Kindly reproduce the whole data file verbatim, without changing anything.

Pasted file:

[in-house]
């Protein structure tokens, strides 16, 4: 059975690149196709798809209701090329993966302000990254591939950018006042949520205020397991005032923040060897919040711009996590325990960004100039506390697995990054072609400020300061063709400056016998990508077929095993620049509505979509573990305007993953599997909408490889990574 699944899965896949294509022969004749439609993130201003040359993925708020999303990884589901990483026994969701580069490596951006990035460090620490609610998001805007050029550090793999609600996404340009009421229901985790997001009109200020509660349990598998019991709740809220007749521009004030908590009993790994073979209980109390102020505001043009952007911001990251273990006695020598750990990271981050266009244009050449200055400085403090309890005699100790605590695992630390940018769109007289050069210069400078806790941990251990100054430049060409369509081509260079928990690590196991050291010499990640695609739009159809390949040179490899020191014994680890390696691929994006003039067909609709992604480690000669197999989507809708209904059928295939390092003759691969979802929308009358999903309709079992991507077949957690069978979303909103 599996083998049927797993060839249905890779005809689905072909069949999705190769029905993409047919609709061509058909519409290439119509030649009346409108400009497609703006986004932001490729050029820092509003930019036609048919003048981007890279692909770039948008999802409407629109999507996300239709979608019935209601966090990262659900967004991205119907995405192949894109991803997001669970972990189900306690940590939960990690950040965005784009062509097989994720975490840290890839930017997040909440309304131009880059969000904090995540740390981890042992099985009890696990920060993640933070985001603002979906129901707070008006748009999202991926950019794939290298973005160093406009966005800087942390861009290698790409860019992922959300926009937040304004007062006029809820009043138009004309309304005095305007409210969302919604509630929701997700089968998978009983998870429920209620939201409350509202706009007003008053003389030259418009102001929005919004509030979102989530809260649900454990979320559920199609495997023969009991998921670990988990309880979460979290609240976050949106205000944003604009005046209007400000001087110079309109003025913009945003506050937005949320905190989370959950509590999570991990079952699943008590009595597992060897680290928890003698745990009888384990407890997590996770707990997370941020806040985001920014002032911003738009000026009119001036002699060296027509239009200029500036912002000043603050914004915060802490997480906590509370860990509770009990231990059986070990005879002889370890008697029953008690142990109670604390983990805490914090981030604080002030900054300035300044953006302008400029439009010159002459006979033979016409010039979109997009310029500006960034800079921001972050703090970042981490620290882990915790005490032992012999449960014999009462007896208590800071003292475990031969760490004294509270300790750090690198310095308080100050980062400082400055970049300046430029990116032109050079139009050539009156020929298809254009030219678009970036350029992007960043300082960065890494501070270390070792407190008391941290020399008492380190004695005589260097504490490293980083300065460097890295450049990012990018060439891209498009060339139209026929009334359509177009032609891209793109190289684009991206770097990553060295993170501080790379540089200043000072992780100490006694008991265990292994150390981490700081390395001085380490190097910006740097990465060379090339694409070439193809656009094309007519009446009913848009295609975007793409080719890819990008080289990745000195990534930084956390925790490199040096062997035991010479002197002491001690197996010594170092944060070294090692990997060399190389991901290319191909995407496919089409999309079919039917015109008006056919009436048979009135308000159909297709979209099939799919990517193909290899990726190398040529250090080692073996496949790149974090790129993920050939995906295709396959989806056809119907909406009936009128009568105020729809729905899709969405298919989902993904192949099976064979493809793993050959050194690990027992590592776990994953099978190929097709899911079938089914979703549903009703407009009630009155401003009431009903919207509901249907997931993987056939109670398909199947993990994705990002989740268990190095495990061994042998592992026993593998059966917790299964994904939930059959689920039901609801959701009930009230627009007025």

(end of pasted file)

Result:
[in-house]
């Protein structure tokens, strides 16, 4: 059975690149196709798809209701090329993966302000990254591939950018006042949520205020397991005032923040060897919040711009996590325990960004100039506390697995990054072609400020300061063709400056016998990508077929095993620049509505979509573990305007993953599997909408490889990574 699944899965896949294509022969004749439609993130201003040359993925708020999303990884589901990483026994969701580069490596951006990035460090620490609610998001805007050029550090793999609600996404340009009421229901985790997001009109200020509660349990598998019991709740809220007749521009004030908590009993790994073979209980109390102020505001043009952007911001990251273990006695020598750990990271981050266009244009050449200055400085403090309890005699100790605590695992630390940018769109007289050069210069400078806790941990251990100054430049060409369509081509260079928990690590196991050291010499990640695609739009159809390949040179490899020191014994680890390696691929994006003039067909609709992604480690000669197999989507809708209904059928295939390092003759691969979802929308009358999903309709079992991507077949957690069978979303909103 599996083998049927797993060839249905890779005809689905072909069949999705190769029905993409047919609709061509058909519409290439119509030649009346409108400009497609703006986004932001490729050029820092509003930019036609048919003048981007890279692909770039948008999802409407629109999507996300239709979608019935209601966090990262659900967004991205119907995405192949894109991803997001669970972990189900306690940590939960990690950040965005784009062509097989994720975490840290890839930017997040909440309304131009880059969000904090995540740390981890042992099985009890696990920060993640933070985001603002979906129901707070008006748009999202991926950019794939290298973005160093406009966005800087942390861009290698790409860019992922959300926009937040304004007062006029809820009043138009004309309304005095305007409210969302919604509630929701997700089968998978009983998870429920209620939201409350509202706009007003008053003389030259418009102001929005919004509030979102989530809260649900454990979320559920199609495997023969009991998921670990988990309880979460979290609240976050949106205000944003604009005046209007400000001087110079309109003025913009945003506050937005949320905190989370959950509590999570991990079952699943008590009595597992060897680290928890003698745990009888384990407890997590996770707990997370941020806040985001920014002032911003738009000026009119001036002699060296027509239009200029500036912002000043603050914004915060802490997480906590509370860990509770009990231990059986070990005879002889370890008697029953008690142990109670604390983990805490914090981030604080002030900054300035300044953006302008400029439009010159002459006979033979016409010039979109997009310029500006960034800079921001972050703090970042981490620290882990915790005490032992012999449960014999009462007896208590800071003292475990031969760490004294509270300790750090690198310095308080100050980062400082400055970049300046430029990116032109050079139009050539009156020929298809254009030219678009970036350029992007960043300082960065890494501070270390070792407190008391941290020399008492380190004695005589260097504490490293980083300065460097890295450049990012990018060439891209498009060339139209026929009334359509177009032609891209793109190289684009991206770097990553060295993170501080790379540089200043000072992780100490006694008991265990292994150390981490700081390395001085380490190097910006740097990465060379090339694409070439193809656009094309007519009446009913848009295609975007793409080719890819990008080289990745000195990534930084956390925790490199040096062997035991010479002197002491001690197996010594170092944060070294090692990997060399190389991901290319191909995407496919089409999309079919039917015109008006056919009436048979009135308000159909297709979209099939799919990517193909290899990726190398040529250090080692073996496949790149974090790129993920050939995906295709396959989806056809119907909406009936009128009568105020729809729905899709969405298919989902993904192949099976064979493809793993050959050194690990027992590592776990994953099978190929097709899911079938089914979703549903009703407009009630009155401003009431009903919207509901249907997931993987056939109670398909199947993990994705990002989740268990190095495990061994042998592992026993593998059966917790299964994904939930059959689920039901609801959701009930009230627009007025």